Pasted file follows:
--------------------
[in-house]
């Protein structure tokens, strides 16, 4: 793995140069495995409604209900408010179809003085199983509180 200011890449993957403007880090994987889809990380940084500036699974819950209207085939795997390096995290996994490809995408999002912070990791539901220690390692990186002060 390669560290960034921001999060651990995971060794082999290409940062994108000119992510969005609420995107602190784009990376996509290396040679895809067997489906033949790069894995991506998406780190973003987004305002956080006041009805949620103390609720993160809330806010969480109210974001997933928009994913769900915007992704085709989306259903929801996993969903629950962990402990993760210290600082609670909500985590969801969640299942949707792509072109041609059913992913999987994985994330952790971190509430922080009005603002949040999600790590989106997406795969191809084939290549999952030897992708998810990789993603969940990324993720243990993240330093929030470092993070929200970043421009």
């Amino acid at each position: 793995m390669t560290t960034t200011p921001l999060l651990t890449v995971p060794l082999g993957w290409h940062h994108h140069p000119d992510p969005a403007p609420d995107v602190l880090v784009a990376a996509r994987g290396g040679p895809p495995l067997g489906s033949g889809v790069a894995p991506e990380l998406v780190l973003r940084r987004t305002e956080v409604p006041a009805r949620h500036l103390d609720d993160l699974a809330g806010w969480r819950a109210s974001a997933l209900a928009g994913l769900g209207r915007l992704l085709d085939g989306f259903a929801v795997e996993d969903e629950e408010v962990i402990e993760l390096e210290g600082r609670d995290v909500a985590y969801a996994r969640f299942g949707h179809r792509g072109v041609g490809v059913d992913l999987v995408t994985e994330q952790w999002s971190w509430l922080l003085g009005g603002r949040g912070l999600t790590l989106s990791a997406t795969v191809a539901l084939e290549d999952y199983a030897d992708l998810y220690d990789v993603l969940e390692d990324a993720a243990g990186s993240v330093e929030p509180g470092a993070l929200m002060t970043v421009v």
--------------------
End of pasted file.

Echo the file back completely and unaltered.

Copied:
[in-house]
């Protein structure tokens, strides 16, 4: 793995140069495995409604209900408010179809003085199983509180 200011890449993957403007880090994987889809990380940084500036699974819950209207085939795997390096995290996994490809995408999002912070990791539901220690390692990186002060 390669560290960034921001999060651990995971060794082999290409940062994108000119992510969005609420995107602190784009990376996509290396040679895809067997489906033949790069894995991506998406780190973003987004305002956080006041009805949620103390609720993160809330806010969480109210974001997933928009994913769900915007992704085709989306259903929801996993969903629950962990402990993760210290600082609670909500985590969801969640299942949707792509072109041609059913992913999987994985994330952790971190509430922080009005603002949040999600790590989106997406795969191809084939290549999952030897992708998810990789993603969940990324993720243990993240330093929030470092993070929200970043421009």
């Amino acid at each position: 793995m390669t560290t960034t200011p921001l999060l651990t890449v995971p060794l082999g993957w290409h940062h994108h140069p000119d992510p969005a403007p609420d995107v602190l880090v784009a990376a996509r994987g290396g040679p895809p495995l067997g489906s033949g889809v790069a894995p991506e990380l998406v780190l973003r940084r987004t305002e956080v409604p006041a009805r949620h500036l103390d609720d993160l699974a809330g806010w969480r819950a109210s974001a997933l209900a928009g994913l769900g209207r915007l992704l085709d085939g989306f259903a929801v795997e996993d969903e629950e408010v962990i402990e993760l390096e210290g600082r609670d995290v909500a985590y969801a996994r969640f299942g949707h179809r792509g072109v041609g490809v059913d992913l999987v995408t994985e994330q952790w999002s971190w509430l922080l003085g009005g603002r949040g912070l999600t790590l989106s990791a997406t795969v191809a539901l084939e290549d999952y199983a030897d992708l998810y220690d990789v993603l969940e390692d990324a993720a243990g990186s993240v330093e929030p509180g470092a993070l929200m002060t970043v421009v």